Lake Junaluska, NC – Professor Howard Zehr, a founder of the Restorative Justice Movement, will explore the concept of restorative justice at the Chautauqua Lecture Series at Lake Junaluska, September 30 – October 1, 2011.
On Friday, September 30, at 7:00 p.m. in Shackford Hall, Professor Zehr will give a free public lecture on “The Promise and Challenge of Restorative Justice.” Restorative Justice begins with a focus on the victim and the injury to individuals and communities caused by crime. Zehr’s lecture will explore the emphasis on repairing harm and offender accountability has amazing “side-effects” such as reduced recidivism for both violent and property crimes, reduction in victims’ experience of post-traumatic stress, and a bringing of shared satisfaction that real justice has been achieved.
On Saturday, October 1, from 9 a.m. – 12 p.m. and 1 p.m. – 2:30 p.m., Zehr will lead two workshops examining the ways that Restorative Justice can reform our criminal justice system. That afternoon, Professor Zehr will turn to this other passion, photography, to initiate a discussion on the uses of photography in peace-making. Zehr finds that photography of victims and offenders can humanize those who are otherwise ignored or stereotyped. It is this process of confronting human realities and needs that drives restorative justice and that is essential to building healthy communities. An exhibit of his photographs will accompany the lecture and workshops.
Howard Zehr is Professor of Restorative Justice at the Center for Justice and Peace at Eastern Mennonite University in Harrisonburg, Virginia. Widely known as “the pioneer of restorative justice,” Zehr has been developing and teaching the principles and practices of restorative justice for over thirty years. He has led hundreds of events in some 25 countries and 35 states, including trainings and consultations on restorative justice, victim-offender conferencing, judicial reform, and other criminal justice matters. His impact has been especially significant in the United States, Brazil, Japan, Jamaica, Northern Ireland, Britain, the Ukraine, and New Zealand, a country that has restructured its juvenile justice system into a family-focused, restorative approach.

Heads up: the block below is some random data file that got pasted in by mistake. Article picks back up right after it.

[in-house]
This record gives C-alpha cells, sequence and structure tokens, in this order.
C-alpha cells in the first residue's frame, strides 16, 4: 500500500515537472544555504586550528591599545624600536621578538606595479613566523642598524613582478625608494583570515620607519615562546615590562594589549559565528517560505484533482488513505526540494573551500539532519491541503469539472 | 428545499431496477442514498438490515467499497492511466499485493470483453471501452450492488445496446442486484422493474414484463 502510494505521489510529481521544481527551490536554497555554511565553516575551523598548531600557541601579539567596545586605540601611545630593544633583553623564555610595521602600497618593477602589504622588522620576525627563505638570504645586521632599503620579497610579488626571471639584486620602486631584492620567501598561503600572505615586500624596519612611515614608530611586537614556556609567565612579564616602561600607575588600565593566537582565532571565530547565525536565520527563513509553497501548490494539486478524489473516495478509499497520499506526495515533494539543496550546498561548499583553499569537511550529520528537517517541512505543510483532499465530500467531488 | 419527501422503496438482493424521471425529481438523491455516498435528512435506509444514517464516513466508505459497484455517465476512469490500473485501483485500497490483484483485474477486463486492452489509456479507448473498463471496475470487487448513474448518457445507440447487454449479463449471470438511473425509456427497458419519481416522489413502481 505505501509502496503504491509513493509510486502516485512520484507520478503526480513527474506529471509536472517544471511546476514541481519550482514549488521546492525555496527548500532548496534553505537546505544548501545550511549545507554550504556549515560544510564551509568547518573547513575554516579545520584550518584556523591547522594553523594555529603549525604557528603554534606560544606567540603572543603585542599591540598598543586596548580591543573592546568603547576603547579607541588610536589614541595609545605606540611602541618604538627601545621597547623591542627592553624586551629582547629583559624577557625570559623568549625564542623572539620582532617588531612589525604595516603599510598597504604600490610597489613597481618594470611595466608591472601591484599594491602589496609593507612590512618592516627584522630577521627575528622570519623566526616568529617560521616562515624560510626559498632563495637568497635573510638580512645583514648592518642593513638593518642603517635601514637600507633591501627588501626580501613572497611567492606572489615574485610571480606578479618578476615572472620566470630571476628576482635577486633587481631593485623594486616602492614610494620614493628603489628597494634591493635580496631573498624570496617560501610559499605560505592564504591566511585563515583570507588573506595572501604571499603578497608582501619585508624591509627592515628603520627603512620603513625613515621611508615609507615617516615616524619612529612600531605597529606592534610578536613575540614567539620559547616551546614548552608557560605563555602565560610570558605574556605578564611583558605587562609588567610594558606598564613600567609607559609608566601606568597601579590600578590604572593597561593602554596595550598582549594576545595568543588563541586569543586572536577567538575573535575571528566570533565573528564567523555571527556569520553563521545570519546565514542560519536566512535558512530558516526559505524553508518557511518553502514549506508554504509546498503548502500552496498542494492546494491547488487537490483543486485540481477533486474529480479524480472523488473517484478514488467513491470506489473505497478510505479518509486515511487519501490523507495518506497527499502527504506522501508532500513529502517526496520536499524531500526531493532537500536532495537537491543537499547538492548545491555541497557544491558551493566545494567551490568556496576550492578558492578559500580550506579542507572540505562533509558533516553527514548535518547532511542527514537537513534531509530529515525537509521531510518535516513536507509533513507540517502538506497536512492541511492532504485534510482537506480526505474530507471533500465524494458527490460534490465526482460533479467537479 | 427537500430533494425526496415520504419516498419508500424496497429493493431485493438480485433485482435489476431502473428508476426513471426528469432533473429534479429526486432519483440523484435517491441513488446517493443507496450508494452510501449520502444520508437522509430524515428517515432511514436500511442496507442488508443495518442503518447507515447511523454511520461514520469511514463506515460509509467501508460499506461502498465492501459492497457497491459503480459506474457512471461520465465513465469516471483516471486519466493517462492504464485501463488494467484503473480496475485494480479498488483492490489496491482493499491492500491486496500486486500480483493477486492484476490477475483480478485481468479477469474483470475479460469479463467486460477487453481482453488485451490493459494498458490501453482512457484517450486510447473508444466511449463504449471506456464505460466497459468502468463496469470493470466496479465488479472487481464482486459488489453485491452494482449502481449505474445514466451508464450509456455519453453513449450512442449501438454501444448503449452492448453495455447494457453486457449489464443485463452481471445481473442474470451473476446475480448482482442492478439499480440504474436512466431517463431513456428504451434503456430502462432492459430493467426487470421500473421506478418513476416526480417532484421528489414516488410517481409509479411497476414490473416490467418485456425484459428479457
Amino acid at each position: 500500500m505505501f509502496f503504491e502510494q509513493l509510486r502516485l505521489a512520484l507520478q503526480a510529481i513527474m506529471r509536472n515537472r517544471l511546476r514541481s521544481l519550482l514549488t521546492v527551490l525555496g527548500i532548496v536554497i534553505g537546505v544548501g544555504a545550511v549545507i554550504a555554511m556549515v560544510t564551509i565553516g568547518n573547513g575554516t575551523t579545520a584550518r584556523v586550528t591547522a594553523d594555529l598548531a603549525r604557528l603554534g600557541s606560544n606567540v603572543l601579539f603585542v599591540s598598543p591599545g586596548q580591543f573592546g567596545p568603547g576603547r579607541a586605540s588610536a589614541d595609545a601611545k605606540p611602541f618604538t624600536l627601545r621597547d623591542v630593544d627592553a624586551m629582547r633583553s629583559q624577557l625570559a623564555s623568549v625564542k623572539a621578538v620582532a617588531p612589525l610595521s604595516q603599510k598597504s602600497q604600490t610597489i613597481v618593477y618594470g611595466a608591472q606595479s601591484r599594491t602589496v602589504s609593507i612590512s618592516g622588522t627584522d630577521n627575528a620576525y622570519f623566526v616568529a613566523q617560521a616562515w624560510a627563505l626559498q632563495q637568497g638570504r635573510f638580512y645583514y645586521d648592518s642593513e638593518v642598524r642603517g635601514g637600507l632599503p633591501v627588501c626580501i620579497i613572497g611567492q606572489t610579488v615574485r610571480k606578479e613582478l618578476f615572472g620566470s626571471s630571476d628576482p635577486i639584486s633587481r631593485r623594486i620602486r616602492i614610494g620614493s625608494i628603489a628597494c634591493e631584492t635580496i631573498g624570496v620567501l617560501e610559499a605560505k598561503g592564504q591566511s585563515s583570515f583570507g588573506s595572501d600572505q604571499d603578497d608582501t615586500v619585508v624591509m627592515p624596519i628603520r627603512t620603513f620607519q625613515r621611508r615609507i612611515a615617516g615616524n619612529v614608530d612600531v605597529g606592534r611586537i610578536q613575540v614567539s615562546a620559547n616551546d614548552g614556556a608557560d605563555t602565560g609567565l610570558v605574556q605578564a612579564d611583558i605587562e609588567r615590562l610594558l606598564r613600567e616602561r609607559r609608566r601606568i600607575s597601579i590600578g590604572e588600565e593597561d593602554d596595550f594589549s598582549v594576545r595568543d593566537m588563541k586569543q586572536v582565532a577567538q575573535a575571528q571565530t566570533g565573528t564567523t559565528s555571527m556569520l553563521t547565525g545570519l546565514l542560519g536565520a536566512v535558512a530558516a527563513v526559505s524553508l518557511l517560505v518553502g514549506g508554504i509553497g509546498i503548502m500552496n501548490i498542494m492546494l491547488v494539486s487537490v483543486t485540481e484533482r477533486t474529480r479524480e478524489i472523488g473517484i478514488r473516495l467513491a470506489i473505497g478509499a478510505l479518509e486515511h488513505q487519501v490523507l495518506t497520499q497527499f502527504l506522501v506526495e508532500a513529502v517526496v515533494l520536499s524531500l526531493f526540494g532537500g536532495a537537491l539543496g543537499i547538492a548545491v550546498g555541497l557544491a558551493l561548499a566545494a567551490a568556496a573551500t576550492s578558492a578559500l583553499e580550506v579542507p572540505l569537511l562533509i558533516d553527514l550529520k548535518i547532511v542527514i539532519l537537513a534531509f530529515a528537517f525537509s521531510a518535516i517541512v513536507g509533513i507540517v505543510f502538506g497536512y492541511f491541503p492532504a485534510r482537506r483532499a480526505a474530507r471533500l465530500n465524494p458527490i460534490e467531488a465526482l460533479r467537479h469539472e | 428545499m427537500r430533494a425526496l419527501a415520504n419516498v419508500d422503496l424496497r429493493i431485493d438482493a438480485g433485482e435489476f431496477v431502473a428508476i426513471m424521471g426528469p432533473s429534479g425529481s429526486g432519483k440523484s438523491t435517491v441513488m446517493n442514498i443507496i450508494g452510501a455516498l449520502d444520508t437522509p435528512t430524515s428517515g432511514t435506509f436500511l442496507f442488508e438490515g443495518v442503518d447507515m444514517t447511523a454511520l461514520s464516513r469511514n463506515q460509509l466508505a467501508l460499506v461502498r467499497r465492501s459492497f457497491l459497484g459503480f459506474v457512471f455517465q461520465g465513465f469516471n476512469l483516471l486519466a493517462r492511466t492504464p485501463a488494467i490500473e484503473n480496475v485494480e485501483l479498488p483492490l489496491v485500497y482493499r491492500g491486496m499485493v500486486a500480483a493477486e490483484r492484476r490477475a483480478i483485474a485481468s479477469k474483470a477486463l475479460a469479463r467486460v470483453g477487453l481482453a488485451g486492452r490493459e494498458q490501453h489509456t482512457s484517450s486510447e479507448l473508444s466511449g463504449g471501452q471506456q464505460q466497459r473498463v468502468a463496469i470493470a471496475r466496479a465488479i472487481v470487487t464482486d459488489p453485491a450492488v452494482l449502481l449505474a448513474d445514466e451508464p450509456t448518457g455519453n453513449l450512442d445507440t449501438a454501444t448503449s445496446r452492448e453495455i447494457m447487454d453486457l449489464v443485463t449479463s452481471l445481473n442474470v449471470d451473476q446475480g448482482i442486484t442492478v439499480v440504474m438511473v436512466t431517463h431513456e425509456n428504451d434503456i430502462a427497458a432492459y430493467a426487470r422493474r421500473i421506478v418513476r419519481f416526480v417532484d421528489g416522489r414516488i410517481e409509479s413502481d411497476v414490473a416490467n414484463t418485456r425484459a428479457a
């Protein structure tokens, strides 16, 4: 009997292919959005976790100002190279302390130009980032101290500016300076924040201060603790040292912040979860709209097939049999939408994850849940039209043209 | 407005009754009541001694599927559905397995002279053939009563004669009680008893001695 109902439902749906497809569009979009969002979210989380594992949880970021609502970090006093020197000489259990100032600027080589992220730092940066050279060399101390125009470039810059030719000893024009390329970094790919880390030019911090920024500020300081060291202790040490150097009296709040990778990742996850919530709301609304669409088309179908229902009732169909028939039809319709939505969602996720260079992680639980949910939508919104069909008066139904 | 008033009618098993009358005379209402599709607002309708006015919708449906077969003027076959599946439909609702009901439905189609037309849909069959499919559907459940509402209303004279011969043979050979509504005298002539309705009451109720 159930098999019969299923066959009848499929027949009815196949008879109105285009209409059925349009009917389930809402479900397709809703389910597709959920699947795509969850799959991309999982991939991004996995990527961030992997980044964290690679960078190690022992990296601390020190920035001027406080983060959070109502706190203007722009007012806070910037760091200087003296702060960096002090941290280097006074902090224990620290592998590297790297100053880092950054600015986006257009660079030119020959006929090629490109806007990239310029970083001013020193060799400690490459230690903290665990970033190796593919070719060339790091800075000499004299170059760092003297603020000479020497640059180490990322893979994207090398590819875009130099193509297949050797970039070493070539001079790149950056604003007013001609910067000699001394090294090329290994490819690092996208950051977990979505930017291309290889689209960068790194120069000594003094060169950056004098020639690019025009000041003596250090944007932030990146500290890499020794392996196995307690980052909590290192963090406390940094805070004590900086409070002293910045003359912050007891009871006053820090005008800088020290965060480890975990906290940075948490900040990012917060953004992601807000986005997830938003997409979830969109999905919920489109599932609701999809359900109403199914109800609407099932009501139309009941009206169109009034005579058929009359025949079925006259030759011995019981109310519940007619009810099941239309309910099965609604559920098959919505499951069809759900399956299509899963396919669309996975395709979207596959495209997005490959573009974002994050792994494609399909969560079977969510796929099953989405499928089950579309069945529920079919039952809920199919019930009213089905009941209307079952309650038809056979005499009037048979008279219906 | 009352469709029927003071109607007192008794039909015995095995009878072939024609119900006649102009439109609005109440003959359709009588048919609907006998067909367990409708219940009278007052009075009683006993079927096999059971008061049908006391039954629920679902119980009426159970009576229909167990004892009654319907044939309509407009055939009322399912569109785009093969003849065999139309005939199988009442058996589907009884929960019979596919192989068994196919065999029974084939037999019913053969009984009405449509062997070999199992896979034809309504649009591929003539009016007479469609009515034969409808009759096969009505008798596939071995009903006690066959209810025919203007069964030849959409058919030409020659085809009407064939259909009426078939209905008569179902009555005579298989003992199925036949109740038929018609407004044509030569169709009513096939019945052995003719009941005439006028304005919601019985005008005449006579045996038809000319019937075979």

The Evans lecture series was inaugurated in 2009 by the Cornerstone Class of First United Methodist Church in Waynesville to honor the legacy of Claude and Maxilla Evans and is supported by their numerous friends and admirers. Claude was the founding leader of the Cornerstone class to which he brought a lifetime of theological reflection on social justice. Maxilla’s passion was always the natural world. A self-trained botanist and ornithologist, she devoted herself to the native plants of the Appalachian mountains and to efforts to preserve wild spaces and habitats. They both were active in the local peace movement. This series is brought to you by the Cornerstone Class, together with Lake Junaluska Ministries and the local Mennonite Community.
Workshop registration is available online at www.lakejunaluska.com/chautauqua/ or call 828-454-6656. The cost is $45, and Continuing Education Credits are available for both the lecture and workshops.